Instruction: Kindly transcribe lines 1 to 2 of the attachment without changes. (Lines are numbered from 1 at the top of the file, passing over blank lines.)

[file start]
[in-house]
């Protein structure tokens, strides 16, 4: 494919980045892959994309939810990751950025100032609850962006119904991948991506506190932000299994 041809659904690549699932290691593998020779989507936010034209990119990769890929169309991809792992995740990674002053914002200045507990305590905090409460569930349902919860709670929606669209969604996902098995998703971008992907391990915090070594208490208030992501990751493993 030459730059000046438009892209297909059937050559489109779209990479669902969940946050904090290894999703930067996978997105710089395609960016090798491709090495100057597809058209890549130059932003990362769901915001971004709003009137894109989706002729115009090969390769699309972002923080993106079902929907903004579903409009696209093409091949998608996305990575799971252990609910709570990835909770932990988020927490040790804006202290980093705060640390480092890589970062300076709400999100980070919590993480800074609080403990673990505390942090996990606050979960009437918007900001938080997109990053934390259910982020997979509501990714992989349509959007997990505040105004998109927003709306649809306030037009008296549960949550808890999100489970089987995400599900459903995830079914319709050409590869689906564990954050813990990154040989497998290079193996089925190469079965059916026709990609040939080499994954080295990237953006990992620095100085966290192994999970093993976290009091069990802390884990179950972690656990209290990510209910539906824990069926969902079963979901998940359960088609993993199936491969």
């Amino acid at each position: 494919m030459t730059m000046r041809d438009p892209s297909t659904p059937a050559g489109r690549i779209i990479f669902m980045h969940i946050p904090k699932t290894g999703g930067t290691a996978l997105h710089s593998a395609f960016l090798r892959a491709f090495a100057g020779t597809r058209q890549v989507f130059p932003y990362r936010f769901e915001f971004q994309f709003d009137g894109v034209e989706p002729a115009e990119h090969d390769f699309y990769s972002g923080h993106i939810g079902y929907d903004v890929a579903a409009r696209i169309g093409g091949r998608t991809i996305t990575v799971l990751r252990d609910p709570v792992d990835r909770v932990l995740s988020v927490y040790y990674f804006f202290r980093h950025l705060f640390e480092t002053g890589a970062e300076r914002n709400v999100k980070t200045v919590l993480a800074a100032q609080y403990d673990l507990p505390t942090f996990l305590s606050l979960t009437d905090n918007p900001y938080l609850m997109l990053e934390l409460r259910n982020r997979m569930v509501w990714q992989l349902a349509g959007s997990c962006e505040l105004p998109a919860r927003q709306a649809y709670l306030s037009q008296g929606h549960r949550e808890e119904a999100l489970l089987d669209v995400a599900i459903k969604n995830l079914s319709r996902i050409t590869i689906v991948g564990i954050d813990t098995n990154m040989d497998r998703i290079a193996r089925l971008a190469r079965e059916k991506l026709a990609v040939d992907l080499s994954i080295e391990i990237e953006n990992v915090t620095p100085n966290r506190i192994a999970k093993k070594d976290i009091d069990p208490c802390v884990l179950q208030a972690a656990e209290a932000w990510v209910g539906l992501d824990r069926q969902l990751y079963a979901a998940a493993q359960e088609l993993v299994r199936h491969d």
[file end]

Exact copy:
[in-house]
């Protein structure tokens, strides 16, 4: 494919980045892959994309939810990751950025100032609850962006119904991948991506506190932000299994 041809659904690549699932290691593998020779989507936010034209990119990769890929169309991809792992995740990674002053914002200045507990305590905090409460569930349902919860709670929606669209969604996902098995998703971008992907391990915090070594208490208030992501990751493993 030459730059000046438009892209297909059937050559489109779209990479669902969940946050904090290894999703930067996978997105710089395609960016090798491709090495100057597809058209890549130059932003990362769901915001971004709003009137894109989706002729115009090969390769699309972002923080993106079902929907903004579903409009696209093409091949998608996305990575799971252990609910709570990835909770932990988020927490040790804006202290980093705060640390480092890589970062300076709400999100980070919590993480800074609080403990673990505390942090996990606050979960009437918007900001938080997109990053934390259910982020997979509501990714992989349509959007997990505040105004998109927003709306649809306030037009008296549960949550808890999100489970089987995400599900459903995830079914319709050409590869689906564990954050813990990154040989497998290079193996089925190469079965059916026709990609040939080499994954080295990237953006990992620095100085966290192994999970093993976290009091069990802390884990179950972690656990209290990510209910539906824990069926969902079963979901998940359960088609993993199936491969």